1 The Neutralitet, 6 Rob., 30; The Charlotte Christine, 6 Rob., 101; The Gute Erwart ing, 6 Rob., 182.


ered fraudulent, and the egress of the vessel a violation of the blockade.1

A vessel coming out of a blockaded port, is, in all cases, liable to seizure, and the onus of proving innocent acts and intentions lies upon the claimant seeking restitution.

A ship transferred from one neutral to another, in a blockaded port, and retiring in ballast, is not guilty of a breach of the blockade. And if a neutral have sent in goods, previous to the blockade, which have proved unsalable, he them for the owner without violating the blockade.

If a neutral purchase a ship of the enemy in a blockaded port, that alone is an illegal act; and she may be captured at any time on her voyage to the country of the purchaser, even though driven to an intermediate port by stress of weather, being considered in delicto to the termination of the voy.

may withdraw


What excuses a violation of blockade.

There are cases in which a violation of a block

а ade is excusable; but the burden of exoneration is always upon the party claimant setting up the excuse; and it is an invariable rule that, however innocent may have been the intentions of the party, his conduct must be explained, not only in such way as to manifest such innocence, but he must bring it within the principles which have been established for the protection of belligerent rights,

The Vrow Judith, 1 Rob., 151; The Frederick Molke, 1
Rob., 87.

? The Welvaart Von Pillau, 2 Rob., 130.
3 The Potsdam, 4 Rob., 39; The Drie Vrienden, 1 Dod., 269.
The General Hamilton, 6 Rob., 61.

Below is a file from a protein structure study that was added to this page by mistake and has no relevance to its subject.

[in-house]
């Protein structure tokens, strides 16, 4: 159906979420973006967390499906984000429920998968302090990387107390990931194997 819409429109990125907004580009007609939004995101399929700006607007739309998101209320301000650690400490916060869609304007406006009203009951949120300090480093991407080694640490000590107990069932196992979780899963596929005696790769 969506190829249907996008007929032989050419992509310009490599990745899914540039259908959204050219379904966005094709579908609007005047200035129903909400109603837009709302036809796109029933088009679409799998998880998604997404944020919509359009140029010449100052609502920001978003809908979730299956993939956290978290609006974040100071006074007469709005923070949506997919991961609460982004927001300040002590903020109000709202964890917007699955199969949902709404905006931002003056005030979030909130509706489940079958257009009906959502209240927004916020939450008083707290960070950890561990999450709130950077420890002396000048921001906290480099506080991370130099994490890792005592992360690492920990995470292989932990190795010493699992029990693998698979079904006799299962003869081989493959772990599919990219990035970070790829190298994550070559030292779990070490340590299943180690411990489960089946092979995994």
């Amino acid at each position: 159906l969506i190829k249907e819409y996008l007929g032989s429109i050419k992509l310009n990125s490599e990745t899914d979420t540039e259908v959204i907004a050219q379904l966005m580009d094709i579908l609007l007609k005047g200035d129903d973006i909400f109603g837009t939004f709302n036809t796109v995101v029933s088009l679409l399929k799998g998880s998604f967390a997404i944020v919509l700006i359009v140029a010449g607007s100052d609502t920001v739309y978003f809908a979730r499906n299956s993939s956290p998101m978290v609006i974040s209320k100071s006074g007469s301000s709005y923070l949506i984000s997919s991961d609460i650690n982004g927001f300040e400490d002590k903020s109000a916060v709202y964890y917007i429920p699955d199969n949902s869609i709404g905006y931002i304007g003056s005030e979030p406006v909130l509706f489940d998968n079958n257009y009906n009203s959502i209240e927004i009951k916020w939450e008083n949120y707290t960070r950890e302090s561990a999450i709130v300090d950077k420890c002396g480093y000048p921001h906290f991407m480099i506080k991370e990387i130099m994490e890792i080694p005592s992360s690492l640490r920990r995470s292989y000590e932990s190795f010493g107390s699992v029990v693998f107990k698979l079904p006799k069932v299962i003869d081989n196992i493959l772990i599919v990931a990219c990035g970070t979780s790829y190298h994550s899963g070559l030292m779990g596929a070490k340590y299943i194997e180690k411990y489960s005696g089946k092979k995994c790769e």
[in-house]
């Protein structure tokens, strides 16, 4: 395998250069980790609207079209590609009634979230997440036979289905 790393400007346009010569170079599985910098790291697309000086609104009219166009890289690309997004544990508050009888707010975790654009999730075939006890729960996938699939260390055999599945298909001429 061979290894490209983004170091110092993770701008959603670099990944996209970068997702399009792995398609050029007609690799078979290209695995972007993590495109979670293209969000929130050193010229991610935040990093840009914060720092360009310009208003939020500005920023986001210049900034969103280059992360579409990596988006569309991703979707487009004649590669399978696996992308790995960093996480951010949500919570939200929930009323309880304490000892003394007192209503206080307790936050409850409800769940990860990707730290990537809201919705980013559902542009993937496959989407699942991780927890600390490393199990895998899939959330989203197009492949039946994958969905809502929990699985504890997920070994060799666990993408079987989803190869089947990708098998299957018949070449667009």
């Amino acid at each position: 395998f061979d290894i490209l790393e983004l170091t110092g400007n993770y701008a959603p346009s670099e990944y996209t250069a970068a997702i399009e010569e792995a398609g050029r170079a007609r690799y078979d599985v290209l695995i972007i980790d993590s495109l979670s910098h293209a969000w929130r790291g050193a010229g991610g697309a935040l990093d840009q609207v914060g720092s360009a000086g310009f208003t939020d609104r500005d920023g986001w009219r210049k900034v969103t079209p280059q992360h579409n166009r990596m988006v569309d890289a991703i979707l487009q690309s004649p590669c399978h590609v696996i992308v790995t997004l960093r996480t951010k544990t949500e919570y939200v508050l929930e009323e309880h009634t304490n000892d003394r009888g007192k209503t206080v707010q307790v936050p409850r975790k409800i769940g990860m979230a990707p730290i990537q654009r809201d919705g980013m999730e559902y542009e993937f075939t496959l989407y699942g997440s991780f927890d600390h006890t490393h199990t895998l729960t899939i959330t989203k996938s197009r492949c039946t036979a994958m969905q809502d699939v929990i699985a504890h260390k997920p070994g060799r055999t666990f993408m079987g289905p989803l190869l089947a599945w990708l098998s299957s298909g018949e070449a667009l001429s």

and without which, no blockade can be maintained."

The invention of neutrals has been sufficiently fertile in providing excuses for a violation of blockade; such as want of provisions, stress of weather, to ascertain the land,“ intoxication of the master, the misinformation of foreign ministers; but such excuses are rarely allowed, and are always scrutinized by courts of admiralty with the greatest suspicion.

Positive information from a ship belonging to the blockading nation, that a particular port is not blockaded, though the information were erroneous, has been received as a valid excuse, by a vessel acting upon such information.

If a place be blockaded by sea, it is not considered a violation of the rights of the belligerent, for a neutral to carry on commerce with it by inland communications, though such trade is not per: mitted by the citizens of the blockading power.'

The question of blockade in relation to rivers flowing through conterminous states, is very learn. elly and elaborately discussed by Lord Stowell in a case on the capture of vessels in the Groningen Watt